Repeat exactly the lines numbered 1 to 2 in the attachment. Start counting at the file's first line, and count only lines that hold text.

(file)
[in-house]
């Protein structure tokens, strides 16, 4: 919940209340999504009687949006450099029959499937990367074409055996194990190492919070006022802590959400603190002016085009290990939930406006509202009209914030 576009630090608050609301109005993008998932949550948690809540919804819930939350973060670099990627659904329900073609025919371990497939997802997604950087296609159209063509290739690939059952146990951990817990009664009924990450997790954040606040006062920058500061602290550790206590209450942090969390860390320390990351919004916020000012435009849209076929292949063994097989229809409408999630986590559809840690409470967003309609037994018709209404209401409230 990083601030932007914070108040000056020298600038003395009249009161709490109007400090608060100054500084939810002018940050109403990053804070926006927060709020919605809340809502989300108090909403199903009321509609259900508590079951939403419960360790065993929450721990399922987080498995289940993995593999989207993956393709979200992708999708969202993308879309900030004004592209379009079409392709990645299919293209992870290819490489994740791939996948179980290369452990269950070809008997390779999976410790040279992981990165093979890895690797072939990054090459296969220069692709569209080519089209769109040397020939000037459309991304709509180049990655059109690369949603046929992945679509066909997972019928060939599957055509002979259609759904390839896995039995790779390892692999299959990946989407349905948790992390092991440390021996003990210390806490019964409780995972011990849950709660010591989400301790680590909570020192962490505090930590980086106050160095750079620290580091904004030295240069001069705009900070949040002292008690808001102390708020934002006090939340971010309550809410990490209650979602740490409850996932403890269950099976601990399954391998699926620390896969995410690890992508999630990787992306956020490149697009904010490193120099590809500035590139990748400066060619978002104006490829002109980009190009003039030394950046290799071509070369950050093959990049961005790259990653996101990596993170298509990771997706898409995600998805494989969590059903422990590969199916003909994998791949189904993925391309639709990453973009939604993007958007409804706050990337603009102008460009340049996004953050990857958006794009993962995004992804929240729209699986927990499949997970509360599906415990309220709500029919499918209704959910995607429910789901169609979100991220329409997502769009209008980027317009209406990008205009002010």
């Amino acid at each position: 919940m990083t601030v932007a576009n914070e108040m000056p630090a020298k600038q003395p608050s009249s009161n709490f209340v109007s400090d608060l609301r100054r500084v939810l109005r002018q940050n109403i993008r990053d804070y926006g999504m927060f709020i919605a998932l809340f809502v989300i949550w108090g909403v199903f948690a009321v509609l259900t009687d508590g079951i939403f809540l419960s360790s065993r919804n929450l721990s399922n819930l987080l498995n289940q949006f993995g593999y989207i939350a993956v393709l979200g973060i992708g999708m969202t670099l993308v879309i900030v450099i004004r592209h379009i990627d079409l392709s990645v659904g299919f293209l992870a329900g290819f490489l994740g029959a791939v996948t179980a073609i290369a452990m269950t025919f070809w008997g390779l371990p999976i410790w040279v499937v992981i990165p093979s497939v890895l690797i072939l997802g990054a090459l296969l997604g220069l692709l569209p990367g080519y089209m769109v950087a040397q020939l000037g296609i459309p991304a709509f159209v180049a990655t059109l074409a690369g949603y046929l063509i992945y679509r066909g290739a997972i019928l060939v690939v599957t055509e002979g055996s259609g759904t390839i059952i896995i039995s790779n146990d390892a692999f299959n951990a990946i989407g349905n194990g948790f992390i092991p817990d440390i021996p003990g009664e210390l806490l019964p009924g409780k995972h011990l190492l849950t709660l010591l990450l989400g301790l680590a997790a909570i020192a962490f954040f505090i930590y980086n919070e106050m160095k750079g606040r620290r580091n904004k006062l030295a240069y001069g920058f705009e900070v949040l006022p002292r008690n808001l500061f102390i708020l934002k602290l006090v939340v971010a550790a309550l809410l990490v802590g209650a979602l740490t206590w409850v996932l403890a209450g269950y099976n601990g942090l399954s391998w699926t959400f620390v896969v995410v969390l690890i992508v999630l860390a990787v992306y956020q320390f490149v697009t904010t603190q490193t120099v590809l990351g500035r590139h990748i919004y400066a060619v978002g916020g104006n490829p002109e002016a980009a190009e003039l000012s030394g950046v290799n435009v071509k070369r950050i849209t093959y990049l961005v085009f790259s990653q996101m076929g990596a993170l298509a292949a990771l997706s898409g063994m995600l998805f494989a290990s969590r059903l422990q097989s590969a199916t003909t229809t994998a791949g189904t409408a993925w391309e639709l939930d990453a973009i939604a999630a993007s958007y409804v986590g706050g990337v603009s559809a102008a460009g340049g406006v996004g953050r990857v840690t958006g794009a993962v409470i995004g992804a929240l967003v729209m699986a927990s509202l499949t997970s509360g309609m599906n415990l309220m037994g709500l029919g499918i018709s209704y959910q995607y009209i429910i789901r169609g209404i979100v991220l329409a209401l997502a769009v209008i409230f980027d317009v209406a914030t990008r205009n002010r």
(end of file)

[in-house]
């Protein structure tokens, strides 16, 4: 919940209340999504009687949006450099029959499937990367074409055996194990190492919070006022802590959400603190002016085009290990939930406006509202009209914030 576009630090608050609301109005993008998932949550948690809540919804819930939350973060670099990627659904329900073609025919371990497939997802997604950087296609159209063509290739690939059952146990951990817990009664009924990450997790954040606040006062920058500061602290550790206590209450942090969390860390320390990351919004916020000012435009849209076929292949063994097989229809409408999630986590559809840690409470967003309609037994018709209404209401409230 990083601030932007914070108040000056020298600038003395009249009161709490109007400090608060100054500084939810002018940050109403990053804070926006927060709020919605809340809502989300108090909403199903009321509609259900508590079951939403419960360790065993929450721990399922987080498995289940993995593999989207993956393709979200992708999708969202993308879309900030004004592209379009079409392709990645299919293209992870290819490489994740791939996948179980290369452990269950070809008997390779999976410790040279992981990165093979890895690797072939990054090459296969220069692709569209080519089209769109040397020939000037459309991304709509180049990655059109690369949603046929992945679509066909997972019928060939599957055509002979259609759904390839896995039995790779390892692999299959990946989407349905948790992390092991440390021996003990210390806490019964409780995972011990849950709660010591989400301790680590909570020192962490505090930590980086106050160095750079620290580091904004030295240069001069705009900070949040002292008690808001102390708020934002006090939340971010309550809410990490209650979602740490409850996932403890269950099976601990399954391998699926620390896969995410690890992508999630990787992306956020490149697009904010490193120099590809500035590139990748400066060619978002104006490829002109980009190009003039030394950046290799071509070369950050093959990049961005790259990653996101990596993170298509990771997706898409995600998805494989969590059903422990590969199916003909994998791949189904993925391309639709990453973009939604993007958007409804706050990337603009102008460009340049996004953050990857958006794009993962995004992804929240729209699986927990499949997970509360599906415990309220709500029919499918209704959910995607429910789901169609979100991220329409997502769009209008980027317009209406990008205009002010």